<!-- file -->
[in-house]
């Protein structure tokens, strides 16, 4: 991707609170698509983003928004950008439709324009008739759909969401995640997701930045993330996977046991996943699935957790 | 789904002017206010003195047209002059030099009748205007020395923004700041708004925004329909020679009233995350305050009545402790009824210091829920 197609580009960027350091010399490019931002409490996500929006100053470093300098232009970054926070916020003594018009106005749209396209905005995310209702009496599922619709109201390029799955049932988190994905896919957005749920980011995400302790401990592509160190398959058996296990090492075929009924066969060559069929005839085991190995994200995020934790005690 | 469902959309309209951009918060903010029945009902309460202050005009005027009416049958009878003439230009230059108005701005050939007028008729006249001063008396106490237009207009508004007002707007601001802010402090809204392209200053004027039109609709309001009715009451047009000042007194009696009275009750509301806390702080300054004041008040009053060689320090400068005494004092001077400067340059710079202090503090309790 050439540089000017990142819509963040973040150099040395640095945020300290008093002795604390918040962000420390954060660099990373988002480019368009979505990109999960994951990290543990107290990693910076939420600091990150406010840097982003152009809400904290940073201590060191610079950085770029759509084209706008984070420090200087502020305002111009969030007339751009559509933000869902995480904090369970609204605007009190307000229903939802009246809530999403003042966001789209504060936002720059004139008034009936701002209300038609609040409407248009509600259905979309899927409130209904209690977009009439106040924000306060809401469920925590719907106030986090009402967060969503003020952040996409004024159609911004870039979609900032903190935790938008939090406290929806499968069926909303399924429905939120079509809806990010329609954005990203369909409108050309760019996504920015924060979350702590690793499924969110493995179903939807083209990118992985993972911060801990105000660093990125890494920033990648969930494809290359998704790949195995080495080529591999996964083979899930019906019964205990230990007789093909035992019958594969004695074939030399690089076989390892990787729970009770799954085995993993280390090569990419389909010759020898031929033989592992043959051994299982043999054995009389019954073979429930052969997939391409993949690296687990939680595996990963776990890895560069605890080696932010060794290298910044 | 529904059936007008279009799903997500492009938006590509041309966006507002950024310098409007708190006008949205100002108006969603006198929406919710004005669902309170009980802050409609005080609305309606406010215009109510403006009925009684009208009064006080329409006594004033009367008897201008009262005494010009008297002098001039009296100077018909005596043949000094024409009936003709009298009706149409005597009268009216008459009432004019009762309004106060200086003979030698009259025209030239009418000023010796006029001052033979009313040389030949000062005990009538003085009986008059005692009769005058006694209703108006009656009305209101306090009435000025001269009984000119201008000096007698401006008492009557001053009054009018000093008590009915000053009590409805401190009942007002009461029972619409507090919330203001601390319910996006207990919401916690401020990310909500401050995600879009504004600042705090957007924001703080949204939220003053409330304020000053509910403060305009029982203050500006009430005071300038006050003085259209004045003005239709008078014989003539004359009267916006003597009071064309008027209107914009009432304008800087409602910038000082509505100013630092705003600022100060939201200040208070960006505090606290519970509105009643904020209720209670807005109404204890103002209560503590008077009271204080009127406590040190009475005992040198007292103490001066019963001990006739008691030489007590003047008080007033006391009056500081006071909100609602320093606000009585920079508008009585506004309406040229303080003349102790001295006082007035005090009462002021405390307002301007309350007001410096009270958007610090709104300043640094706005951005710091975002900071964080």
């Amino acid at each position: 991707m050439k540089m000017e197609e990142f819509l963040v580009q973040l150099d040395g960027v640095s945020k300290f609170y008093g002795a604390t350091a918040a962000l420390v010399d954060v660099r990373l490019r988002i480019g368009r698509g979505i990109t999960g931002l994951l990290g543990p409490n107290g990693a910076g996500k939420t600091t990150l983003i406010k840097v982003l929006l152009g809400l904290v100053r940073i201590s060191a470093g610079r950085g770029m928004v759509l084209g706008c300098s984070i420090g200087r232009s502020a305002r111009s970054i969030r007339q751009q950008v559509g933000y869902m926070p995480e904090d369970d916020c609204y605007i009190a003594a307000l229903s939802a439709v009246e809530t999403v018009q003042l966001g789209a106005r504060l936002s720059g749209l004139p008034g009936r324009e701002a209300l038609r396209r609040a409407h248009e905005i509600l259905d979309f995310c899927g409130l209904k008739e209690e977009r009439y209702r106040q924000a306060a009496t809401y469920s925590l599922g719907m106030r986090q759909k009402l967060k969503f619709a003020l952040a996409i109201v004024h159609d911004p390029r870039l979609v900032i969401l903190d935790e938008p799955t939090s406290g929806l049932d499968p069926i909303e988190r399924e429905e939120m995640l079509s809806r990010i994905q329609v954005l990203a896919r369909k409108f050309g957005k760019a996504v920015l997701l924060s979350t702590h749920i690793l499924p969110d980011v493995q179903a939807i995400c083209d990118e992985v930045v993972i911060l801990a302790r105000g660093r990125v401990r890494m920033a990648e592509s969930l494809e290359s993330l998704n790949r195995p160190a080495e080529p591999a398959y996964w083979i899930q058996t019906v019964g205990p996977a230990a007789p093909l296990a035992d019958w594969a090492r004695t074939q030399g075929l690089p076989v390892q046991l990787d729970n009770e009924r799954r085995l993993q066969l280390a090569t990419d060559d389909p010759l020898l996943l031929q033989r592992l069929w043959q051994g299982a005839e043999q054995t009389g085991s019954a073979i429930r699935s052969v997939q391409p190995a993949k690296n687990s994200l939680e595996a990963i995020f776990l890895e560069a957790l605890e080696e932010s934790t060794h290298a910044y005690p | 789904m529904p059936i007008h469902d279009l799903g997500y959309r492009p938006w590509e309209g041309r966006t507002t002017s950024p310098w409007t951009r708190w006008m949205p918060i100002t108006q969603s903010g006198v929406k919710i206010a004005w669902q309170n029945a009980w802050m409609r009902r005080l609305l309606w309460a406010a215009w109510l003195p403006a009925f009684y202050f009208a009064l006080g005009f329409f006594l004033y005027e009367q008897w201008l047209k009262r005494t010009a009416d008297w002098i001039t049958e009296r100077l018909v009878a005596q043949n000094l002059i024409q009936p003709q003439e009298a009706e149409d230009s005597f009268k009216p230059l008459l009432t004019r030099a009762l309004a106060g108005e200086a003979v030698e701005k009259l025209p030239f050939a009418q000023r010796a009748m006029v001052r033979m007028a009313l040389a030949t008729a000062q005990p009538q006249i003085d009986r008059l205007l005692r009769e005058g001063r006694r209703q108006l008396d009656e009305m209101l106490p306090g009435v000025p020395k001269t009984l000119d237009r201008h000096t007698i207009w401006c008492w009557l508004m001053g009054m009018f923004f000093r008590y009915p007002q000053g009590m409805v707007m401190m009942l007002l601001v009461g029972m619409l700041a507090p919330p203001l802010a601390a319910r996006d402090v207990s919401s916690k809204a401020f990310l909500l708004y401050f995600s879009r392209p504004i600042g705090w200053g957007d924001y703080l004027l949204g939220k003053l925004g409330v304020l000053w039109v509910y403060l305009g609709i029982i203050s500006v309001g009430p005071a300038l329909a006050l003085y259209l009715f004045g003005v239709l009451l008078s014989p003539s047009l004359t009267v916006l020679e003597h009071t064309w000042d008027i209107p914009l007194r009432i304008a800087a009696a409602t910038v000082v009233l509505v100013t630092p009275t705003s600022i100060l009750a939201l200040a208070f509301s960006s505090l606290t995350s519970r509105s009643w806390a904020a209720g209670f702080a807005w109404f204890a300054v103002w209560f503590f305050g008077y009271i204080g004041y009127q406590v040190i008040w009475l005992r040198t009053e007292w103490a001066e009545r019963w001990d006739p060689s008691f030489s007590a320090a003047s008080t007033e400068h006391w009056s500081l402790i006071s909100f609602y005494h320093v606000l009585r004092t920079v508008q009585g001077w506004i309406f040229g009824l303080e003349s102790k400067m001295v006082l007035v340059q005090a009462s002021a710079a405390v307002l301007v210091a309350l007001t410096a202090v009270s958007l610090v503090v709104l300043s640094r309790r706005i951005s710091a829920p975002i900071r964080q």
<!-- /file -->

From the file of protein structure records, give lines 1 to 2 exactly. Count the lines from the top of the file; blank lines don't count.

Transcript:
[in-house]
């Protein structure tokens, strides 16, 4: 991707609170698509983003928004950008439709324009008739759909969401995640997701930045993330996977046991996943699935957790 | 789904002017206010003195047209002059030099009748205007020395923004700041708004925004329909020679009233995350305050009545402790009824210091829920 197609580009960027350091010399490019931002409490996500929006100053470093300098232009970054926070916020003594018009106005749209396209905005995310209702009496599922619709109201390029799955049932988190994905896919957005749920980011995400302790401990592509160190398959058996296990090492075929009924066969060559069929005839085991190995994200995020934790005690 | 469902959309309209951009918060903010029945009902309460202050005009005027009416049958009878003439230009230059108005701005050939007028008729006249001063008396106490237009207009508004007002707007601001802010402090809204392209200053004027039109609709309001009715009451047009000042007194009696009275009750509301806390702080300054004041008040009053060689320090400068005494004092001077400067340059710079202090503090309790 050439540089000017990142819509963040973040150099040395640095945020300290008093002795604390918040962000420390954060660099990373988002480019368009979505990109999960994951990290543990107290990693910076939420600091990150406010840097982003152009809400904290940073201590060191610079950085770029759509084209706008984070420090200087502020305002111009969030007339751009559509933000869902995480904090369970609204605007009190307000229903939802009246809530999403003042966001789209504060936002720059004139008034009936701002209300038609609040409407248009509600259905979309899927409130209904209690977009009439106040924000306060809401469920925590719907106030986090009402967060969503003020952040996409004024159609911004870039979609900032903190935790938008939090406290929806499968069926909303399924429905939120079509809806990010329609954005990203369909409108050309760019996504920015924060979350702590690793499924969110493995179903939807083209990118992985993972911060801990105000660093990125890494920033990648969930494809290359998704790949195995080495080529591999996964083979899930019906019964205990230990007789093909035992019958594969004695074939030399690089076989390892990787729970009770799954085995993993280390090569990419389909010759020898031929033989592992043959051994299982043999054995009389019954073979429930052969997939391409993949690296687990939680595996990963776990890895560069605890080696932010060794290298910044 | 529904059936007008279009799903997500492009938006590509041309966006507002950024310098409007708190006008949205100002108006969603006198929406919710004005669902309170009980802050409609005080609305309606406010215009109510403006009925009684009208009064006080329409006594004033009367008897201008009262005494010009008297002098001039009296100077018909005596043949000094024409009936003709009298009706149409005597009268009216008459009432004019009762309004106060200086003979030698009259025209030239009418000023010796006029001052033979009313040389030949000062005990009538003085009986008059005692009769005058006694209703108006009656009305209101306090009435000025001269009984000119201008000096007698401006008492009557001053009054009018000093008590009915000053009590409805401190009942007002009461029972619409507090919330203001601390319910996006207990919401916690401020990310909500401050995600879009504004600042705090957007924001703080949204939220003053409330304020000053509910403060305009029982203050500006009430005071300038006050003085259209004045003005239709008078014989003539004359009267916006003597009071064309008027209107914009009432304008800087409602910038000082509505100013630092705003600022100060939201200040208070960006505090606290519970509105009643904020209720209670807005109404204890103002209560503590008077009271204080009127406590040190009475005992040198007292103490001066019963001990006739008691030489007590003047008080007033006391009056500081006071909100609602320093606000009585920079508008009585506004309406040229303080003349102790001295006082007035005090009462002021405390307002301007309350007001410096009270958007610090709104300043640094706005951005710091975002900071964080």